literally. I thought I’d share these photos from my latest grocery shopping trip with my sisters. All photos taken by Astrid from Superboink.
This is the book that Honey and I went gaga over back in 6th grade. When she told me she found it, I was reminded of our twelve year old selves gushing over nerdy but handsome Andy Chevalier. It’s my first chick lit and it was ridden with stereotypes such as the popular jock, the nerdy biology genius and the popularity conscious but sweet high school girl. We followed the protagonist Erika’s love life and it introduced us to the world of teenage love and flirting. Honey says, it made us swoon over nerds! Which reminds me, we’ve been friends for so long!
To Kill A Mockingbird
The Harry Potter Series
I don’t think there is a need for explanation regarding this series. Let’s just say that books that have magic, friendship and love will always make for a great reading experience.
Sweet’s Folly is about this young lady who marries her best friend’s brother for convenience. She realizes though that she is actually in love with him. So while she pines for her husband, she also feels guilty for “imprisoning” him in their marriage. Again, it’s a template romance novel but I love the characters and you can really feel the tension between them. This book has kilig written all over it! The lesson is nothing new. Be honest with your feelings. Swallow your pride and just profess that love. The worse thing that can happen is the person won’t love you back while there’s always the possibility that he actually does! I’m currently reading a mystery by the same author under a different penname, Ellen Pall.
Legend was the first sexy romance novel I read. While the boys in junior high school were busy discovering and sharing their porn cd’s, the girls were being introduced to Jude Deveraux novels. We would suppress giggles while passing these paperbacks in class, safely hidden behind our academic books. Everyone knew which pages had the steamy scenes. So here we see where the misunderstanding begins. Women expect to be wooed, kissed, seduced and treated the way leading men treat the heroines of these stories. Men on the other hand sometimes get confused when to be sweet, gentle, sensitive and when to apply what they learned from raunchy flicks.
The Matisse Stories
My very close friend, Janelle and I once bought books by the kilo from the local university’s library warehouse. I think that was what I thought it was. One of those books was AS Byatt’s The Matisse Stories which I plunked into our pile because of its cover. I had not heard of her then but became engrossed with the collection. Later on, I would prefer to read short stories over novels. I found that they made good introductions to authors I wanted to read but was too hesitant or lazy to commit time to a full novel. For instance, while reading 100 Years of Solitude may be threateningly cumbersome, Marquez’s Strange Pilgrims might easily give one a sense of his writings in the instant gratification of short stories.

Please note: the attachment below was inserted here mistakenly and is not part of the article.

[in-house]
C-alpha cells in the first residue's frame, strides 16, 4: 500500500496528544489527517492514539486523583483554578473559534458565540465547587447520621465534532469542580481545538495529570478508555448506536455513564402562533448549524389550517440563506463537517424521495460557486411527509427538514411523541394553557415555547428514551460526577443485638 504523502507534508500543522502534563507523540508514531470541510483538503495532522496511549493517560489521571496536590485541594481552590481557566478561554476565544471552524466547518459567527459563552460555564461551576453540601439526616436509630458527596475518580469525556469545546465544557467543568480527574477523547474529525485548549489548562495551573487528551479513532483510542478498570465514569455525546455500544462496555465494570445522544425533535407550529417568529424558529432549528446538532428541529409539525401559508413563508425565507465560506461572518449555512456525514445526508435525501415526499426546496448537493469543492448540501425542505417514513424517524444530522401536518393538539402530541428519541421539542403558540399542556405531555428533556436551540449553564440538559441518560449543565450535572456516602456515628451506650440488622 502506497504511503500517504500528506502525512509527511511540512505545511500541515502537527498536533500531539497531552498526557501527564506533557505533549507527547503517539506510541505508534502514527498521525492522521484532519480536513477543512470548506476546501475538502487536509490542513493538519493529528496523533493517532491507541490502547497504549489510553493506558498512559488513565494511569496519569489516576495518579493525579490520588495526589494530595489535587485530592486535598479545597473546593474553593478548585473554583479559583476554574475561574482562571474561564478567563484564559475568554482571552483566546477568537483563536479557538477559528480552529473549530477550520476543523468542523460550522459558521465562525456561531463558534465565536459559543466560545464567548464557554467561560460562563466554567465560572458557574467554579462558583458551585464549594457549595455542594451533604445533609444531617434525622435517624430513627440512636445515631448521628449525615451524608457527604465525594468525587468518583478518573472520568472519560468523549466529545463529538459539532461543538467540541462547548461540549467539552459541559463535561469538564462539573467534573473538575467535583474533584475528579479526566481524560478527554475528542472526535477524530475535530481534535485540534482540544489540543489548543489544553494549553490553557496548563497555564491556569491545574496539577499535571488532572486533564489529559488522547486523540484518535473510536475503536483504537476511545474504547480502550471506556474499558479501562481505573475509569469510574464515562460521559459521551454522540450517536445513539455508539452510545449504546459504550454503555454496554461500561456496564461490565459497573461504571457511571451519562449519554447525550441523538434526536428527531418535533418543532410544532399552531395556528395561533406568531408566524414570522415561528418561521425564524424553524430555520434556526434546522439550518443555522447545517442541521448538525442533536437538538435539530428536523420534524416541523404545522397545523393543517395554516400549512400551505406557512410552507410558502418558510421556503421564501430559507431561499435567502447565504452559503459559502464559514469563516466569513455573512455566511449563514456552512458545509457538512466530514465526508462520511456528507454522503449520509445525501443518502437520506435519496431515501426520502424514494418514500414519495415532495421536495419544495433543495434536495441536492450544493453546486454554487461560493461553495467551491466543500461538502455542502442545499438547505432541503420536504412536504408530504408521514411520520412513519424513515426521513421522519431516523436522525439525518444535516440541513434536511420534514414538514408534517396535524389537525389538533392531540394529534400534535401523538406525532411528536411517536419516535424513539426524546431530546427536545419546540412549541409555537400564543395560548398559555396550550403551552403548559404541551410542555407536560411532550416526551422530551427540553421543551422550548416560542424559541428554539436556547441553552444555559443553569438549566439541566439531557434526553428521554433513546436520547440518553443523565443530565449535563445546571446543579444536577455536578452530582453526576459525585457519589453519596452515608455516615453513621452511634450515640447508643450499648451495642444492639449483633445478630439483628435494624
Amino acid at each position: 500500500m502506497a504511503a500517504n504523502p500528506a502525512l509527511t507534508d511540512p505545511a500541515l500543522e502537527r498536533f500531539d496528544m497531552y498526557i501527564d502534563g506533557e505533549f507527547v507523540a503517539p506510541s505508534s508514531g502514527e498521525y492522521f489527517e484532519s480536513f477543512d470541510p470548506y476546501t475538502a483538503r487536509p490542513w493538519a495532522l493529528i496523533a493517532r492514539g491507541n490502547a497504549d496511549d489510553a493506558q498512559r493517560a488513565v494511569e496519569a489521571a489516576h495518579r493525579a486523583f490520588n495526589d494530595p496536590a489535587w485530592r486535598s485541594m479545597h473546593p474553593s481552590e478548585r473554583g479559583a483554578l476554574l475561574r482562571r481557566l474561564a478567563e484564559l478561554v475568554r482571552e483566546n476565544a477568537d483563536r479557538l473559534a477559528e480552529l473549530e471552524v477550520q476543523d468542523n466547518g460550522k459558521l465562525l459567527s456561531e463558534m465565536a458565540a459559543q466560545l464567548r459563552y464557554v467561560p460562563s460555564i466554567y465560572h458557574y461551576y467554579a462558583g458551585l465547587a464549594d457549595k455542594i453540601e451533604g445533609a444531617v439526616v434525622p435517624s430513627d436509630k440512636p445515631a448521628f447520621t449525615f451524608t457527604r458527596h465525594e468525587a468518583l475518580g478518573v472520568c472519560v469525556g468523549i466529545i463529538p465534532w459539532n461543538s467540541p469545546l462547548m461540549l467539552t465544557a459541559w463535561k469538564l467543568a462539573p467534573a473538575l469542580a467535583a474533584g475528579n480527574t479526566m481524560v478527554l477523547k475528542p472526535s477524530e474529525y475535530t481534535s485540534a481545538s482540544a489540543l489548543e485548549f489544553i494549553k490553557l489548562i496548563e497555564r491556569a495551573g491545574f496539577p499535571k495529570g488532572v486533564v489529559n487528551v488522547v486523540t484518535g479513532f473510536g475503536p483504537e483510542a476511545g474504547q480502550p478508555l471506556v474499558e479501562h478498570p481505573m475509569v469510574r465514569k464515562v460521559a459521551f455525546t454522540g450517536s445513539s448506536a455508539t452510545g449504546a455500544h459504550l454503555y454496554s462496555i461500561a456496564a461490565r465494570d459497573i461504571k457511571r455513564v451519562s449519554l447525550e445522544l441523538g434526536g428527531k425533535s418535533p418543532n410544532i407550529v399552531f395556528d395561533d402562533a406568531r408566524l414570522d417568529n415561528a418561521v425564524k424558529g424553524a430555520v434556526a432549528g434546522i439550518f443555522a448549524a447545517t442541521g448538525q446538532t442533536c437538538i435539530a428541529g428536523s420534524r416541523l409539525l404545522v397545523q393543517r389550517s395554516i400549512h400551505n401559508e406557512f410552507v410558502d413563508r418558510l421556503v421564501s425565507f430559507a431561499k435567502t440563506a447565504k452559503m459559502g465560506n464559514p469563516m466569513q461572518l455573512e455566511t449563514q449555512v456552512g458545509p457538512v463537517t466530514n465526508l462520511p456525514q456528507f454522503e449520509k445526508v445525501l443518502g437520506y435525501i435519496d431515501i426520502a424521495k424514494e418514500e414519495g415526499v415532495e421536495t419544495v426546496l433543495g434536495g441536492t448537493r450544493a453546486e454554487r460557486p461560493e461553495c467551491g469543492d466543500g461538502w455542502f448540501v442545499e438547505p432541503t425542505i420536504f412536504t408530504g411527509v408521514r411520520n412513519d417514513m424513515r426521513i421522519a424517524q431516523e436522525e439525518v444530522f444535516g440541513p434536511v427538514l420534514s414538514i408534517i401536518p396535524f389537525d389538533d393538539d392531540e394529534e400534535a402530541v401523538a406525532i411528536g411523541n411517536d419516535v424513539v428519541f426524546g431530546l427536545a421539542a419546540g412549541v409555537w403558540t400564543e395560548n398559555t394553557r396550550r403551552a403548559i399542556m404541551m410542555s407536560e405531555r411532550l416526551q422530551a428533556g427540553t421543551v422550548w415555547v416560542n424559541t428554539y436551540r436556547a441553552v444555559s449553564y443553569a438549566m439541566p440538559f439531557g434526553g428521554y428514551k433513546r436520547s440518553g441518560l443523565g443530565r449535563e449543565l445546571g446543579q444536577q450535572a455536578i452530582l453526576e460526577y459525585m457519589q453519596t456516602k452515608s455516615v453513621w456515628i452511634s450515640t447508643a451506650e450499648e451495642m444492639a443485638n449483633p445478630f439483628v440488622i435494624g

The Little Prince
You can read The Little Prince at ten or eighty and still find something meaningful. There are just too many quotable quotes from this book. Apart from the delightful illustrations, this is on my list because I enjoyed our class discussions about what we learned from the wise little prince and I also missed a bus stop when I reread it some months ago.
There’s not a single book by a Filipino author here but that deserves another entry. I only began to discover local literature in college which, for me, could be a bad sign. Are Filipino high school kids missing out on the wealth of Philippine Literature? I hope not!
Still, library access is probably one of the best things a kid (or any person) could have!
My mom gets upset when she sees us not wearing house slippers. Maybe she vicariously feels the cold floor or it doesn’t sit well with her generation’s sensibilities. This brings me to think of how I should put things in place— categorize and classify them as they should be, at least according to my own sensibilities. At one time, I can leave a room looking topsy turvy-clothes strewn all over the floor. On another, I could be obsessively wiping a tiny stain off a kitchen appliance. Anyhow, I’d rather be organized. As a bored girl on her day off, here’s a rundown of things I want to get done:
My search for finding a fulfilling and interesting career has led me into all sorts of directions– from art and design to culinary arts to development work and finance. I am uncertain how near or far I am from a career but I’ve come across very interesting ideas and people. One of those people I found out about was Muhammad Yunus. He is a Bangladeshi Nobel Peace Prize awardee, praised for founding Grameen Bank, an institution that loaned to the poor (who otherwise would be turned away by most banks) to build or augment their own small businesses.
In this book, he outlines his vision of a new kind of capitalism. He defines the concept of social business where the objective is to solve a social problem. It’s a different creature from a traditional business and also unlike a charity or non-profit. It’s also not quite a social enterprise. It’s a very interesting concept where one is in a business not for profit but to alleviate poverty and better serve humanity. There’s no need to be an economist, a businessman or a development worker to appreciate his ideas. This book is inspiring and delightfully easy to understand. I haven’t finished it but it’s proving to be a very good read.
I just came from enjoying and living life under the tropical Philippine sky hence the long silence. Anyway, I am still hungover so I will tell a bit of my vacation story through pictures. These ones are of Cebu City.